Washington, DC — The National Park Service wants to start pursuing donations from both corporations and park visitors, under a proposed rule change that could take effect this fall. The plan would transform the Park Service’s current passive posture of merely accepting donations to actively asking vendors and other interests for money, according to an analysis of the proposed rule change released today by Public Employees for Environmental Responsibility (PEER).
The 74-page plan details new methods whereby park employees may “engage in solicitations of outside sources.” While “direct personal solicitation of park visitors” would not be allowed “unless specifically authorized,” park officials could distribute “donor envelopes” in “informational materials” to visitors.
“We already pay twice for national parks, once with our taxes and again with the steadily rising visitor fees charged at the entrance gate, but now our national parks are angling for a third shot at the public’s wallet,” stated PEER Executive Director Jeff Ruch, noting that the proposal expressly forbids employees from portraying “Congress, the Department or their bureau as having failed to meet their responsibilities” when asking for contributions. “What other federal agency begs for spare change?”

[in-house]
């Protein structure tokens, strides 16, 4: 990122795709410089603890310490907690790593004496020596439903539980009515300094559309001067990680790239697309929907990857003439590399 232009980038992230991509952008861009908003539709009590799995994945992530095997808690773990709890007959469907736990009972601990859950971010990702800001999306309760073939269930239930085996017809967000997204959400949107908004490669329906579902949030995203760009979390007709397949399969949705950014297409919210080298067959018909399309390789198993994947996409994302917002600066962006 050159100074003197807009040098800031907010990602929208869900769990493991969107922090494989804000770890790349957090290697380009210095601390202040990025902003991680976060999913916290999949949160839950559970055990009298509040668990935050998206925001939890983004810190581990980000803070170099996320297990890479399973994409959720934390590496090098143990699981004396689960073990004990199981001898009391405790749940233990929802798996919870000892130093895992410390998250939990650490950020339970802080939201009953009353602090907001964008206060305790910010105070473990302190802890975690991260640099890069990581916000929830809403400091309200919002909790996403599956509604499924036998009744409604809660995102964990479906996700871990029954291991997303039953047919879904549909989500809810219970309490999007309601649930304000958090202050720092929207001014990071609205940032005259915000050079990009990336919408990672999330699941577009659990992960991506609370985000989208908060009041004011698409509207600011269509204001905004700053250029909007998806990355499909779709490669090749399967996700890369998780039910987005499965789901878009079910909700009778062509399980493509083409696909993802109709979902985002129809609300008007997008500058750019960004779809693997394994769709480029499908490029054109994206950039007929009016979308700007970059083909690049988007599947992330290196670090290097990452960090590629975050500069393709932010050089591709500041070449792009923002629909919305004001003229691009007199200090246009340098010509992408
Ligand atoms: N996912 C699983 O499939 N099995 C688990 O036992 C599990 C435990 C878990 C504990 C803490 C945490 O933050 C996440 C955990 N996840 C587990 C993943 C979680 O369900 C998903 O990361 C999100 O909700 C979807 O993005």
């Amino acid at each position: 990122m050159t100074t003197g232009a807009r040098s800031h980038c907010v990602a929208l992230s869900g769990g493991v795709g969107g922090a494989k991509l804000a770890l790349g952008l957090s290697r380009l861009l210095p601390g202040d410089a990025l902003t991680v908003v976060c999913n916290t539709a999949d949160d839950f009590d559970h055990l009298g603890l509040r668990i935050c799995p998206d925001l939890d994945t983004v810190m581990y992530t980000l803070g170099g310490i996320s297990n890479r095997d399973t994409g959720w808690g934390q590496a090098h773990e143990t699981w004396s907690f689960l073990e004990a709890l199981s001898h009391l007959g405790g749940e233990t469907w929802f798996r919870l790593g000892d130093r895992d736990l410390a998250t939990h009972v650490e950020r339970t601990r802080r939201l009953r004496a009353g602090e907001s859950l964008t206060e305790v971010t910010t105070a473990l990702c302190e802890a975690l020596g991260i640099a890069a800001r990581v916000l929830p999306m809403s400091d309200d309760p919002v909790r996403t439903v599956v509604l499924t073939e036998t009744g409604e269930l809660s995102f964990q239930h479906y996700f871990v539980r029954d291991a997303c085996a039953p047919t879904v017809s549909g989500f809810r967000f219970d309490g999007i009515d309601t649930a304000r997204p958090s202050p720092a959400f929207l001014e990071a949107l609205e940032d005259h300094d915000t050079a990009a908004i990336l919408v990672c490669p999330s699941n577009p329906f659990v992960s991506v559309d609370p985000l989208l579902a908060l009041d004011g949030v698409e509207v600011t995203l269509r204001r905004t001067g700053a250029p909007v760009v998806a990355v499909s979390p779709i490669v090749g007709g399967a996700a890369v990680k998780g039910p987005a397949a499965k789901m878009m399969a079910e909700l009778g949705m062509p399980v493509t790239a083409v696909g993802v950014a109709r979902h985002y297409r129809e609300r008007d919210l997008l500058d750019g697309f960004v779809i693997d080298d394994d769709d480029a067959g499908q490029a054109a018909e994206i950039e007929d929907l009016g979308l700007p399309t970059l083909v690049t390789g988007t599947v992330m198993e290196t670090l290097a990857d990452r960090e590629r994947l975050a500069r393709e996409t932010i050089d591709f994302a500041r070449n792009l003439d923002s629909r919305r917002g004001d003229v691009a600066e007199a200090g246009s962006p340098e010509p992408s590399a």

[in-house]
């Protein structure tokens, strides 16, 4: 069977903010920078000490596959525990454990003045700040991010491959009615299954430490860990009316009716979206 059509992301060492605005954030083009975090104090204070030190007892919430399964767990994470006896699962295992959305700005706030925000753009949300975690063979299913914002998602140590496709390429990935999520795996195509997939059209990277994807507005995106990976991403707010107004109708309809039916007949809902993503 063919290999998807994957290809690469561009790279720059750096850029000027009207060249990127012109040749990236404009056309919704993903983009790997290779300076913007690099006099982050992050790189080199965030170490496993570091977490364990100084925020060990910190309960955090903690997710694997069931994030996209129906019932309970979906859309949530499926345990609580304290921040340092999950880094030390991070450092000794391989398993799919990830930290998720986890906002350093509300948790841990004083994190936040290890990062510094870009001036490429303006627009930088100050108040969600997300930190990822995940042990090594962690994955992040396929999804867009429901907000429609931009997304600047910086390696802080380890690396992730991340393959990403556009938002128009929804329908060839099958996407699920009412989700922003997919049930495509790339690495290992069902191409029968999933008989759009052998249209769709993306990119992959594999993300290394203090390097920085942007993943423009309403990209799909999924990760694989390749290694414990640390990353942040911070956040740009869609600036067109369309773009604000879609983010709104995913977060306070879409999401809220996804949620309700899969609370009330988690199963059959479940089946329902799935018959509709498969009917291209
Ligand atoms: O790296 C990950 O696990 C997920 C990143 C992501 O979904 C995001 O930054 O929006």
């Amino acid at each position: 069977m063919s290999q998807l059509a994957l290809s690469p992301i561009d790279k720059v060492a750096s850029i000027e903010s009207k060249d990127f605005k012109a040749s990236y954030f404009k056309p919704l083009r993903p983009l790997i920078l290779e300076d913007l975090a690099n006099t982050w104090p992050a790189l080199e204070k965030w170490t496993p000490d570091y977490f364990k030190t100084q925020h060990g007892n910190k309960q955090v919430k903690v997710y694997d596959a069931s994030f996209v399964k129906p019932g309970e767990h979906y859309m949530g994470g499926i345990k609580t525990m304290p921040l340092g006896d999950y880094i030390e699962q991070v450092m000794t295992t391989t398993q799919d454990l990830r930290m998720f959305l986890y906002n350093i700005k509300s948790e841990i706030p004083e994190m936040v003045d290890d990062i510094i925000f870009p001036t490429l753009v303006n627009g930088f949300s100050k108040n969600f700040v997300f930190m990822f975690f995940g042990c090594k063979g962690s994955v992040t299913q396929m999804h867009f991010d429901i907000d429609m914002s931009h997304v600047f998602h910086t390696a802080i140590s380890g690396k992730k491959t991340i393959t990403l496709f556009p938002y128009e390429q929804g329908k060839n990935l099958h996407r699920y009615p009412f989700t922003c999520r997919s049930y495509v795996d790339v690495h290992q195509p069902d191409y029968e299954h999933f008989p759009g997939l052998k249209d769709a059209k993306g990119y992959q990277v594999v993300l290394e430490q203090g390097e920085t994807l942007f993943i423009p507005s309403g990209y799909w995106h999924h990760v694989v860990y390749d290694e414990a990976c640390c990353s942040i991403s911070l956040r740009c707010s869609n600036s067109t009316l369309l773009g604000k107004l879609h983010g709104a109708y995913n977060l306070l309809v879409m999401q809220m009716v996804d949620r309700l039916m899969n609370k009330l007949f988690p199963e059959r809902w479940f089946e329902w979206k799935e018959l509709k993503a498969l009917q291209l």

The proposed rule change, which is open to public comment until December 1, would also repeal the prohibition on seeking or accepting gifts from park concessionaires, permit-holders and other private entities with which the park does business or regulates. In its place, the Park Service proposes non-specific criteria, such as the donation “would not likely result in public controversy.”
“Removing the bright line prohibitions and replacing them with slippery, ‘don’t get caught’ kind of standards forces park managers to wade into ethical swamps with no flashlight,” Ruch added. “It is inherently troublesome for any federal agency to seek funds from businesses seeking concessions from it.”
To encourage large donations, the proposal substantially liberalizes rules on what is called “donor recognition.” If adopted, for the first time a corporate donor could –
- Feature its park-related gift or “partnership” in paid media advertising;
- Display its logo on “the electronic screen and associated printed information” of computerized visitor kiosks; and
- Get permanent in-park “tablets, plaques or other commemorative installation” to celebrate the gift.
While the “naming of features or park facilities will not be used to recognize monetary contributions,” the “naming of rooms in a park facility is allowed,” as well as “boards or walls” within visitor centers.
“This is a thinly disguised scheme to subject the public commons to corporate branding campaigns,” added Ruch, pointing to related effort by both the Bush administration and House Republicans to sell naming rights of certain park facilities, as well as some parks in their entirety. “Will anyplace be off-limits to the Nike swoosh or the McDonald’s arches?”